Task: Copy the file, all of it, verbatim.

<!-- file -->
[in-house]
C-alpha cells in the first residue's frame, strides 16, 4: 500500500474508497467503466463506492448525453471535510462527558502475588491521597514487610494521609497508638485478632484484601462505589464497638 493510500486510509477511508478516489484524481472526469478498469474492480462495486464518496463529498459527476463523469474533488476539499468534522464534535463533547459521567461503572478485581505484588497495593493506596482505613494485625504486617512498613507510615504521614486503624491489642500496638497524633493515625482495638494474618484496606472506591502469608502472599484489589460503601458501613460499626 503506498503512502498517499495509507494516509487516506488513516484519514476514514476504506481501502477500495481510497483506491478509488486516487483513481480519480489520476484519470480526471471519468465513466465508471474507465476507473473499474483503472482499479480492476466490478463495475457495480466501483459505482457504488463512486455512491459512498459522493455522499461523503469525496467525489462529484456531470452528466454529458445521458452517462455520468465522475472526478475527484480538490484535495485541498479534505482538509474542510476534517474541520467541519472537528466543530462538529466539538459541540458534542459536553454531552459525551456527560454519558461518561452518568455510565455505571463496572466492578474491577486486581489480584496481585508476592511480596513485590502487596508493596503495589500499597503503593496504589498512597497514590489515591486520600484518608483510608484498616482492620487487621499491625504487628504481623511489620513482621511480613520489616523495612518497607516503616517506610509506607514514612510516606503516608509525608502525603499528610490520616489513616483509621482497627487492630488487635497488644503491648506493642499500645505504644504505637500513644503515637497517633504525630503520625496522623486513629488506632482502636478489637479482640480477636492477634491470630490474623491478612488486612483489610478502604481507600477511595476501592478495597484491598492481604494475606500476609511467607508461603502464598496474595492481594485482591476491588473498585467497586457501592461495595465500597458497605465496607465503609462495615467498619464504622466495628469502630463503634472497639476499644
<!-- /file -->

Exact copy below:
[in-house]
C-alpha cells in the first residue's frame, strides 16, 4: 500500500474508497467503466463506492448525453471535510462527558502475588491521597514487610494521609497508638485478632484484601462505589464497638 493510500486510509477511508478516489484524481472526469478498469474492480462495486464518496463529498459527476463523469474533488476539499468534522464534535463533547459521567461503572478485581505484588497495593493506596482505613494485625504486617512498613507510615504521614486503624491489642500496638497524633493515625482495638494474618484496606472506591502469608502472599484489589460503601458501613460499626 503506498503512502498517499495509507494516509487516506488513516484519514476514514476504506481501502477500495481510497483506491478509488486516487483513481480519480489520476484519470480526471471519468465513466465508471474507465476507473473499474483503472482499479480492476466490478463495475457495480466501483459505482457504488463512486455512491459512498459522493455522499461523503469525496467525489462529484456531470452528466454529458445521458452517462455520468465522475472526478475527484480538490484535495485541498479534505482538509474542510476534517474541520467541519472537528466543530462538529466539538459541540458534542459536553454531552459525551456527560454519558461518561452518568455510565455505571463496572466492578474491577486486581489480584496481585508476592511480596513485590502487596508493596503495589500499597503503593496504589498512597497514590489515591486520600484518608483510608484498616482492620487487621499491625504487628504481623511489620513482621511480613520489616523495612518497607516503616517506610509506607514514612510516606503516608509525608502525603499528610490520616489513616483509621482497627487492630488487635497488644503491648506493642499500645505504644504505637500513644503515637497517633504525630503520625496522623486513629488506632482502636478489637479482640480477636492477634491470630490474623491478612488486612483489610478502604481507600477511595476501592478495597484491598492481604494475606500476609511467607508461603502464598496474595492481594485482591476491588473498585467497586457501592461495595465500597458497605465496607465503609462495615467498619464504622466495628469502630463503634472497639476499644